Linguistic Minority Students Go to College

Author: Yasuko Kanno
Publisher: Routledge
ISBN: 1136814957
Format: PDF, ePub, Docs
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Currently, linguistic minority students – students who speak a language other than English at home – represent 21% of the entire K-12 student population and 11% of the college student population. Bringing together emerging scholarship on the growing number of college-bound linguistic minority students in the K-12 pipeline, this ground-breaking volume showcases new research on these students’ preparation for, access to, and persistence in college. Other than studies of their linguistic challenges and writing and academic literacy skills in college, little is known about the broader issues of linguistic minority students’ access to and success in college. Examining a variety of factors and circumstances that influence the process and outcome, the scope of this book goes beyond students’ language proficiency and its impact on college education, to look at issues such as student race/ethnicity, gender, SES, and parental education and expectations. It also addresses structural factors in schooling including tracking, segregation of English learners from English-fluent peers, availability and support of institutional personnel, and collegiate student identity and campus climate. Presenting state-of-the-art knowledge and mapping out a future research agenda in an extremely important and yet understudied area of inquiry, this book advances knowledge in ways that will have a real impact on policy regarding linguistic minority immigrant students’ higher education opportunities.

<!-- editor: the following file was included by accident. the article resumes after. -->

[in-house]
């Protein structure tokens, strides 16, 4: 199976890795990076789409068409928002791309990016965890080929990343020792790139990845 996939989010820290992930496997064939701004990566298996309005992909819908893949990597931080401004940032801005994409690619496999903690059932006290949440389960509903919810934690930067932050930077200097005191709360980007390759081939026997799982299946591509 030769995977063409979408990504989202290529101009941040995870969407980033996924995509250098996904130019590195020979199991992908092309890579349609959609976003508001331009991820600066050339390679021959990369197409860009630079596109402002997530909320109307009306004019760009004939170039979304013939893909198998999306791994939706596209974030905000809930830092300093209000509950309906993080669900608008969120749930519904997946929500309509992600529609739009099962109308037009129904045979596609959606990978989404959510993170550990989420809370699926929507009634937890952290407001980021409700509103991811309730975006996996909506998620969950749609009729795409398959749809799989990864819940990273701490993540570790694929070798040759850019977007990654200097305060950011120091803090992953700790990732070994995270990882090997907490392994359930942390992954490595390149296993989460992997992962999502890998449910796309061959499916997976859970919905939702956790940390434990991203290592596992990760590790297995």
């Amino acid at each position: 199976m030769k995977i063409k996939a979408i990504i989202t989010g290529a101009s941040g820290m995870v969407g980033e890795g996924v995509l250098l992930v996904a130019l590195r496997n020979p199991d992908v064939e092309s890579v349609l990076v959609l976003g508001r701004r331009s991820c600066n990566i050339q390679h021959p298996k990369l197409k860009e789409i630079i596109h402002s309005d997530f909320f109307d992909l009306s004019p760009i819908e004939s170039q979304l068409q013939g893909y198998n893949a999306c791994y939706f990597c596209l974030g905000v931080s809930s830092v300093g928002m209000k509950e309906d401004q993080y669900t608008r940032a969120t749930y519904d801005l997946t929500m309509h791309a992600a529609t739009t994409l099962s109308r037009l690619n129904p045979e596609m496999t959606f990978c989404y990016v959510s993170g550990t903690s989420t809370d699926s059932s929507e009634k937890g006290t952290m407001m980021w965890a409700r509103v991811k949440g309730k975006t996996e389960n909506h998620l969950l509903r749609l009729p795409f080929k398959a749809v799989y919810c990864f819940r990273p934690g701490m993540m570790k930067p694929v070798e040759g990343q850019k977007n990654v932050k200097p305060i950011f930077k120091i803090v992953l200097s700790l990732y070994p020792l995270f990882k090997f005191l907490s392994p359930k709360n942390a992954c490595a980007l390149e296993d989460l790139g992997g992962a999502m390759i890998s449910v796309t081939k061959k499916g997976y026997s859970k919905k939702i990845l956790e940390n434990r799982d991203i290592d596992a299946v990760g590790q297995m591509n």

Linguistically Diverse Immigrant and Resident Writers

Author: Christina Ortmeier-Hooper
Publisher: Routledge
ISBN: 1317298039
Format: PDF, Kindle
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Spotlighting the challenges and realities faced by linguistically diverse immigrant and resident students in U.S. secondary schools and in their transitions from high school to community colleges and universities, this book looks at programs, interventions, and other factors that help or hinder them as they make this move. Chapters from teachers and scholars working in a variety of contexts build rich understandings of how high school literacy contexts, policies such as the proposed DREAM Act and the Common Core State Standards, bridge programs like Upward Bound, and curricula redesign in first-year college composition courses designed to recognize increasing linguistic diversity of student populations, affect the success of this growing population of students as they move from high school into higher education.

Higher Education Handbook of Theory and Research

Author: Michael B. Paulsen
Publisher: Springer
ISBN: 3319268295
Format: PDF, Docs
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Published annually since 1985, the Handbook series provides a compendium of thorough and integrative literature reviews on a diverse array of topics of interest to the higher education scholarly and policy communities. Each chapter provides a comprehensive review of research findings on a selected topic, critiques the research literature in terms of its conceptual and methodological rigor and sets forth an agenda for future research intended to advance knowledge on the chosen topic. The Handbook focuses on a comprehensive set of central areas of study in higher education that encompasses the salient dimensions of scholarly and policy inquiries undertaken in the international higher education community. Each annual volume contains chapters on such diverse topics as research on college students and faculty, organization and administration, curriculum and instruction, policy, diversity issues, economics and finance, history and philosophy, community colleges, advances in research methodology and more. The series is fortunate to have attracted annual contributions from distinguished scholars throughout the world.